You've incorrectly identified this as HTPV

    Quote Originally Posted by H.G. Watson, Sr. View Post
    Bradford White had 2 patents around that time (95-ish), one proposed using EDPM or polymeric plastic wire reinforced for vent connector in lieu of HTPV, ABS, CPVC or PVC, TTW both using a blower to mix room air to lower temperature of exhaust. The other proposed using EDPM pleated reinforced wire vent connector to TTW.

    US Patent Nos.
    5199385 (looks most promising as a "fit" to photo with "collector box" and fan motor above tank and below "lid" for mixing room air with combustion products to reduce temperature but maintain above dew point exhaust) and 4867106 which proposed non-standard vent connectors for lower exhaust temperatures by mixing room air.

    Perhaps its a 1995 vintage Bradford White (or subsidiary) 5,199,385 design. Either way polymeric pleated plastic wire reinforced vent connectors (such as those used for dryers) should not be relied upon.
    You've found a patent from a water heater manufacturer, but then incorrectly identify this as the same material as vinyl dryer vents.

    Quote Originally Posted by H.G. Watson, Sr. View Post
    You also attributed the water heater to a different manufacturer.
    No, I said
    If I remember correctly the vents were supplied with the water heater or available as a kit from Rheem.
    Key words being "If I remember correctly". Do you really think that BW would patent something and another water heater manufacturer wouldn't come up with something similar? I've seen these on Rheems and would bet that the one in the original picture is a Rheem water heater.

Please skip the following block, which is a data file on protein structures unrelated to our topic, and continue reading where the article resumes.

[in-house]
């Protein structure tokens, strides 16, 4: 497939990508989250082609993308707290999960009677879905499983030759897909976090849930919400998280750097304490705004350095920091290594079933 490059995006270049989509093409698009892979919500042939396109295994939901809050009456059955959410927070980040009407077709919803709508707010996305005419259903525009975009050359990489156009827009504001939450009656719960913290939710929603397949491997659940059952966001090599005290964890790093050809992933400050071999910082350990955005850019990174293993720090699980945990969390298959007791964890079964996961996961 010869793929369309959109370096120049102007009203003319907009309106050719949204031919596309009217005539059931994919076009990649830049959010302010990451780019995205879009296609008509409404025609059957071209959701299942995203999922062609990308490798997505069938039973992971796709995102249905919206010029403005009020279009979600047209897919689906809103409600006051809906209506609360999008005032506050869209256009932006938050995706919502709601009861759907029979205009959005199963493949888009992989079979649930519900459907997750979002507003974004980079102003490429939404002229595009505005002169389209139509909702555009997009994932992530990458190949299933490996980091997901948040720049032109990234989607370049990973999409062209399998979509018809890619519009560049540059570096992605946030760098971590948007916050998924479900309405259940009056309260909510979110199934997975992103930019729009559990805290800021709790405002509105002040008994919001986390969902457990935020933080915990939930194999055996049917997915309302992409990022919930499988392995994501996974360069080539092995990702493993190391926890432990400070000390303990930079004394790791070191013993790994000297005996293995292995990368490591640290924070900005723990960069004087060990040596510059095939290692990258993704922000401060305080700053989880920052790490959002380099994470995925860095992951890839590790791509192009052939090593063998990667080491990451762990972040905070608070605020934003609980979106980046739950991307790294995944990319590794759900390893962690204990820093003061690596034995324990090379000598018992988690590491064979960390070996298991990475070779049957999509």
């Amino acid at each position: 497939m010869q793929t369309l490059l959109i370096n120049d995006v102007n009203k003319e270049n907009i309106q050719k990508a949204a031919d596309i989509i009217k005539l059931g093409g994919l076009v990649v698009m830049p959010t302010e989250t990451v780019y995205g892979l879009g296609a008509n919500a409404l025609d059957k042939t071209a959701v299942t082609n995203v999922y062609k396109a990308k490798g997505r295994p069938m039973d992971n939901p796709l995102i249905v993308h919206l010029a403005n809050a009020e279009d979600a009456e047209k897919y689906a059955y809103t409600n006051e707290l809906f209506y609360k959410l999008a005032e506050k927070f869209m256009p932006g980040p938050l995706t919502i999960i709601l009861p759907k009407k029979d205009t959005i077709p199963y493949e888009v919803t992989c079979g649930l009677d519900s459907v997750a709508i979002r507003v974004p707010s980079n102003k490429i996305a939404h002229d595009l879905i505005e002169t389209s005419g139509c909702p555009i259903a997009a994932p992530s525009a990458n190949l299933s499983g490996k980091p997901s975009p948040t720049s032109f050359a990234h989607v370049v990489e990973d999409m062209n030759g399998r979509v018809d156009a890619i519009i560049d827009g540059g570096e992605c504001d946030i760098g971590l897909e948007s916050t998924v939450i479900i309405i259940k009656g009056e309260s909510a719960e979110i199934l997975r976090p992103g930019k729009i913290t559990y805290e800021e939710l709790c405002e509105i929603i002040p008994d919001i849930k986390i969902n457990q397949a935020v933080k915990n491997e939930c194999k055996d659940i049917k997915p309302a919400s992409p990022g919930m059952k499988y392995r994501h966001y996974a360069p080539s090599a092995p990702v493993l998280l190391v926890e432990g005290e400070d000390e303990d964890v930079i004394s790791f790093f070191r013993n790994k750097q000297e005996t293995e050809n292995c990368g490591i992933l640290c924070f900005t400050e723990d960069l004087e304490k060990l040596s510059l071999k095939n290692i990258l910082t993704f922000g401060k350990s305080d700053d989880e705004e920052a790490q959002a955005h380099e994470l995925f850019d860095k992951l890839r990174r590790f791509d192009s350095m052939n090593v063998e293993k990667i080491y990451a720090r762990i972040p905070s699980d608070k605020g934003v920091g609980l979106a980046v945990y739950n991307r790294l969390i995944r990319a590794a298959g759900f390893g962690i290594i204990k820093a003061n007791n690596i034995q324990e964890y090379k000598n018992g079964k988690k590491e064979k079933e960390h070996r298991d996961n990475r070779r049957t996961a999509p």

Quote Originally Posted by H.G. Watson, Sr. View Post
    Again, unless you are devining this from another source,...
    The other source is my personal knowledge from actually seeing these in use numerous times.

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    Default Re: Odd water heater vent

    Quote Originally Posted by H.G. Watson, Sr. View Post
    If induced draft/DV where is the fan unit for this 15 yrs old 75 gal propane water heater?
    You apparently haven't seen this type of water heater before.

    Tell you what, keep up the great work with the hours of google searching you're doing and I'll keep up with sharing my personal knowledge from actually doing thousands of inspections.

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  22. #22
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    Default Re: Odd water heater vent

    yawn, lots of selective rephrasing and out of context, starting off with your first incorrect categorization.

    Not seen on a water heater.

    Identified two other similar looking and as further described hose products used for med-temp.

    You however claim to have seen this over what...30 times? okay genius, IDENTIFY THE PRODUCT and ITS CODE APPROVAL and/or listing.

    Tapping onto a string on another forum, even the linked topic, no one identifies it - just a few claim it is code compliant. Of course the subject appliance being discussed on the first string is 2006 vintage.